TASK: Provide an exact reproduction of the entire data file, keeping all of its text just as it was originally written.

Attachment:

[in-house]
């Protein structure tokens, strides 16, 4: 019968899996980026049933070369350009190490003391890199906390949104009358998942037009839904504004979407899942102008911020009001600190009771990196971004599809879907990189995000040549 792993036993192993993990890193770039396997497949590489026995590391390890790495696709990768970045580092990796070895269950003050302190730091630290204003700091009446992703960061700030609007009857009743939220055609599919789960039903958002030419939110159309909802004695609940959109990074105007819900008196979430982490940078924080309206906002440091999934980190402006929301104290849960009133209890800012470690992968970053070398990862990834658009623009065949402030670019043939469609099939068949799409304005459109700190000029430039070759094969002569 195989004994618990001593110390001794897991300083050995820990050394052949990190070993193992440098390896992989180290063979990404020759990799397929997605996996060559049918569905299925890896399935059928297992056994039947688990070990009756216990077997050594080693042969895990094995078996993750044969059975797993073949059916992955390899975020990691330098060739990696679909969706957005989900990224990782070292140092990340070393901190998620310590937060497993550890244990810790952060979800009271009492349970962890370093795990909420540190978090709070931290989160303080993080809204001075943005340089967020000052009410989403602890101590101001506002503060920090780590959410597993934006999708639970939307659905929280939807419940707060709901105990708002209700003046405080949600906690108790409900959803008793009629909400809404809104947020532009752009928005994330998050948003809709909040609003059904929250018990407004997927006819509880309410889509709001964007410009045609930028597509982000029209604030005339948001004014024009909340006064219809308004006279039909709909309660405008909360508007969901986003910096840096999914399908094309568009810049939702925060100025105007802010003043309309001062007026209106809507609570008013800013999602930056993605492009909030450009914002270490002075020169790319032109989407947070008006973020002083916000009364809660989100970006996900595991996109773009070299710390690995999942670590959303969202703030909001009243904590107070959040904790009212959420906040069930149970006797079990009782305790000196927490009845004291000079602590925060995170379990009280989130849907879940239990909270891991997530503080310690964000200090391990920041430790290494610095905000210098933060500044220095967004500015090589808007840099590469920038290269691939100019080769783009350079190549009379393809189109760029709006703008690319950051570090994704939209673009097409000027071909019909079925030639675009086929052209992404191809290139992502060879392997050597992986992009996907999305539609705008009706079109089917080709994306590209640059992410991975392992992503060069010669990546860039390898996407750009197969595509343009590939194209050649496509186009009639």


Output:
[in-house]
């Protein structure tokens, strides 16, 4: 019968899996980026049933070369350009190490003391890199906390949104009358998942037009839904504004979407899942102008911020009001600190009771990196971004599809879907990189995000040549 792993036993192993993990890193770039396997497949590489026995590391390890790495696709990768970045580092990796070895269950003050302190730091630290204003700091009446992703960061700030609007009857009743939220055609599919789960039903958002030419939110159309909802004695609940959109990074105007819900008196979430982490940078924080309206906002440091999934980190402006929301104290849960009133209890800012470690992968970053070398990862990834658009623009065949402030670019043939469609099939068949799409304005459109700190000029430039070759094969002569 195989004994618990001593110390001794897991300083050995820990050394052949990190070993193992440098390896992989180290063979990404020759990799397929997605996996060559049918569905299925890896399935059928297992056994039947688990070990009756216990077997050594080693042969895990094995078996993750044969059975797993073949059916992955390899975020990691330098060739990696679909969706957005989900990224990782070292140092990340070393901190998620310590937060497993550890244990810790952060979800009271009492349970962890370093795990909420540190978090709070931290989160303080993080809204001075943005340089967020000052009410989403602890101590101001506002503060920090780590959410597993934006999708639970939307659905929280939807419940707060709901105990708002209700003046405080949600906690108790409900959803008793009629909400809404809104947020532009752009928005994330998050948003809709909040609003059904929250018990407004997927006819509880309410889509709001964007410009045609930028597509982000029209604030005339948001004014024009909340006064219809308004006279039909709909309660405008909360508007969901986003910096840096999914399908094309568009810049939702925060100025105007802010003043309309001062007026209106809507609570008013800013999602930056993605492009909030450009914002270490002075020169790319032109989407947070008006973020002083916000009364809660989100970006996900595991996109773009070299710390690995999942670590959303969202703030909001009243904590107070959040904790009212959420906040069930149970006797079990009782305790000196927490009845004291000079602590925060995170379990009280989130849907879940239990909270891991997530503080310690964000200090391990920041430790290494610095905000210098933060500044220095967004500015090589808007840099590469920038290269691939100019080769783009350079190549009379393809189109760029709006703008690319950051570090994704939209673009097409000027071909019909079925030639675009086929052209992404191809290139992502060879392997050597992986992009996907999305539609705008009706079109089917080709994306590209640059992410991975392992992503060069010669990546860039390898996407750009197969595509343009590939194209050649496509186009009639």